This article is the latest in our Fog of Law series that examines the gray zones in international law and conflict that can be exploited by states. The series comes in advance of an expert workshop on the topic at the US Naval War College’s Stockton Center that Just Security is cosponsoring with the Naval War College and the International Committee of the Red Cross.

Next week, the US Naval War College’s Stockton Center, in collaboration with New York University Law School, Just Security and the International Committee of the Red Cross, will host an experts workshop on the “Fog of Law.”  There is no issue concerning the application of international law to cyberspace for which the “fog of law” is thicker than that of sovereignty. It is one with existential consequences for application of the principle and it has caught the international community somewhat by surprise.

Two Tallinn Manual groups of experts explored applicability of the principle to cyber operations between 2009 and 2017.  The first concluded in Rule 1 of the 2013 Tallinn Manual that “A State may exercise control over cyber infrastructure and activities within its sovereign territory.” It explained,

A cyber operation by a State directed against cyber infrastructure located in another State may violate the latter’s sovereignty. It certainly does so if it causes damage. The International Group of Experts could achieve no consensus as to whether the placement of malware that causes no physical damage (as with malware used to monitor activities) constitutes a violation of sovereignty.

In other words, a cyber operation causing physical damage to either governmental or private cyber infrastructure violates the sovereignty of the state into which it is conducted and accordingly amounts to a breach of international law. As such, it opens the door to the taking of countermeasures in response.  Countermeasures are proportionate actions by the “injured” state that would be unlawful but for the fact that they are designed to put an end to the “responsible” state’s unlawful conduct, in this case a sovereignty violation.  The experts agreed that only cyber operations conducted by, or attributable to, states violate the prohibition, although they acknowledged that there is an “embryonic view” that non-state actors may do so as well.

The first group of experts only scratched the surface of the subject.  Therefore, the experts who prepared Tallinn Manual 2.0 between 2013 and 2017 examined it with greater granularity. This group, more geographically diverse in composition than its predecessor, agreed unanimously with their Tallinn Manual counterparts. Rule 4 of Tallinn Manual 2.0 thus provides, “A State must not conduct cyber operations that violate the sovereignty of another State.” With respect to remotely conducted cyber operations, they concurred that whether sovereignty has been violated depends on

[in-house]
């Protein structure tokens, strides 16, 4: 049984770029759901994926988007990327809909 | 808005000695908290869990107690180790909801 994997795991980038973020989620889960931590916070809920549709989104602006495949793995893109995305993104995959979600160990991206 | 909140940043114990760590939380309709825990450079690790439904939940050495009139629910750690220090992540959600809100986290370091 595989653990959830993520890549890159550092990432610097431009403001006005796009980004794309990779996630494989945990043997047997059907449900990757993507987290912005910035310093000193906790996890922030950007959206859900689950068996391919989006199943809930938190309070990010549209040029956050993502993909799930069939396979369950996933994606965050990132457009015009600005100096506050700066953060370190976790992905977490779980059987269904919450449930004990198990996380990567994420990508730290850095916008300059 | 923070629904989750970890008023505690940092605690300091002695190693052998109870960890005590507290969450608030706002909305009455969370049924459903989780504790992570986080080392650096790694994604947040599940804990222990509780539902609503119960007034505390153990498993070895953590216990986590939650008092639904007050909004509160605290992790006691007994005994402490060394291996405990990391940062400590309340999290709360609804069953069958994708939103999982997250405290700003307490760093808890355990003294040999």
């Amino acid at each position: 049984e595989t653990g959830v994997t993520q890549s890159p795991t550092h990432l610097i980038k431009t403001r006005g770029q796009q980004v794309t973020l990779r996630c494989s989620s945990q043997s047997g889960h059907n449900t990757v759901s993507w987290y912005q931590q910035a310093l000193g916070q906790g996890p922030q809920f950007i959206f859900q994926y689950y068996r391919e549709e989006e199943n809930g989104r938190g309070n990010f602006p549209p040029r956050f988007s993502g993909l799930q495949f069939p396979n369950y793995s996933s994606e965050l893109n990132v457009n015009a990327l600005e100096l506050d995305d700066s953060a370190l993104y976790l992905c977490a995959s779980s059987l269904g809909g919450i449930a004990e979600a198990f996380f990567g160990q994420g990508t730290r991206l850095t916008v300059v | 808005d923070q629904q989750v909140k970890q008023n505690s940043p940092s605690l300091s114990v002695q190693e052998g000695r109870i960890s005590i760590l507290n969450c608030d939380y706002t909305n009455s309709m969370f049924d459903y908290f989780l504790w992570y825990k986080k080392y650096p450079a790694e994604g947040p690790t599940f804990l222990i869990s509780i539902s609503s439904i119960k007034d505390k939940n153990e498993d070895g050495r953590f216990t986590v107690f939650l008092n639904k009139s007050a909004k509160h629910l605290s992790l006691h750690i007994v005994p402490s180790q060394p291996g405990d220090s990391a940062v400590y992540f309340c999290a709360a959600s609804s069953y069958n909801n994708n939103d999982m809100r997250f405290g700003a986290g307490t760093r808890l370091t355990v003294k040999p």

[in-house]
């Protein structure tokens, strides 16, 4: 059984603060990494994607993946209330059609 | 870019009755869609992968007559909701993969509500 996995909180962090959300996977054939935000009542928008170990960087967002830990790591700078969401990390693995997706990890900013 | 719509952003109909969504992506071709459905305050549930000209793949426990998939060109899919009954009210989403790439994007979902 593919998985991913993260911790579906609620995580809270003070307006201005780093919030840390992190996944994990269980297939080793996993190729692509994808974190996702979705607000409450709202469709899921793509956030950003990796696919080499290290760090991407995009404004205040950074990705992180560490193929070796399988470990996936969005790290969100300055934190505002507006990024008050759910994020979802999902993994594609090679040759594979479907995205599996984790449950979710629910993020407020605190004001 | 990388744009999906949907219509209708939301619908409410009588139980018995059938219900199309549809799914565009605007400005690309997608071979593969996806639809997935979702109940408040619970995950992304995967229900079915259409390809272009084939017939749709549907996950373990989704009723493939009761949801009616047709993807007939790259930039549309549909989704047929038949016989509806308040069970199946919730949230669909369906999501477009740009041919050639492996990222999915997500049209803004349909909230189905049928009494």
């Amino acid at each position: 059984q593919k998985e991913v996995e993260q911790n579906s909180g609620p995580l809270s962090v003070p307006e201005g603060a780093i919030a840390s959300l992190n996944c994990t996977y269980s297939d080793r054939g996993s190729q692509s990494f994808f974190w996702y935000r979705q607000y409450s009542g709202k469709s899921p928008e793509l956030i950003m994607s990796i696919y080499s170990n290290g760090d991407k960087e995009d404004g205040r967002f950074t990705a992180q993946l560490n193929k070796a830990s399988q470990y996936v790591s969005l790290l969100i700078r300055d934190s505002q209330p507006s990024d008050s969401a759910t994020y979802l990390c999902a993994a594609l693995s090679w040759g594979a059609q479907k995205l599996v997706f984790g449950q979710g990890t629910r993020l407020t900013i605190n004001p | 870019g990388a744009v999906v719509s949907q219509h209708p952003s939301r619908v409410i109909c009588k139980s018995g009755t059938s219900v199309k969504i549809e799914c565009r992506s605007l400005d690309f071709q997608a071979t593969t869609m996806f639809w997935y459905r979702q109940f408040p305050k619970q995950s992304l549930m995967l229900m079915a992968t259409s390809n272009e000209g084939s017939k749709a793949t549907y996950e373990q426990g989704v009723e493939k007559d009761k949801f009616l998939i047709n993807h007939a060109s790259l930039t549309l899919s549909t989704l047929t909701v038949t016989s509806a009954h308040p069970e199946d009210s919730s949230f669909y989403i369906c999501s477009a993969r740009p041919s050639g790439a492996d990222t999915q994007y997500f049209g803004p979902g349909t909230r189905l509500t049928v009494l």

(1) the degree of infringement upon the target State’s territorial integrity; and (2) whether there has been an interference with or usurpation of inherently governmental functions. The first is based on the premise that a State controls access to its sovereign territory… and the second on the sovereign right of a State to exercise within its territory ‘to the exclusion of any other State, the functions of a State’.

With no opposition to treatment of sovereignty as a primary rule of international law, the “grey zone,” in their estimation, lay in its parameters.  As to the first basis for violation, a majority of the experts were of the view that damaging cyber operations, including those that interfere in a relatively permanent way with the functionality of the targeted cyber infrastructure, qualify as a violation, although agreement could not be reached on the precise scope of the concept of loss of functionality.  Beyond these situations, they could achieve no consensus.

The Experts who were willing to characterize as violations of sovereignty cyber operations falling below the threshold of loss of functionality proffered a number of possibilities. These included, but were not limited to, a cyber operation causing cyber infrastructure or programs to operate differently; altering or deleting data stored in cyber infrastructure without causing physical or functional consequences, as described above; emplacing malware into a system; installing backdoors; and causing a temporary, but significant, loss of functionality, as in the case of a major DDoS operation.

As to the second ground, a grey zone exists with regard to the notion of “inherently governmental function.” Some functions are obviously inherently governmental in nature, such as conducting elections, collecting taxes, and national defense.  But beyond these self-evident examples, the universe of inherently governmental functions becomes less clear. Interestingly, all of the various interpretations of the sovereignty rule looked to the same justification – “the object and purpose of the principle of sovereignty that affords States the full control over access to and activities on their territory.”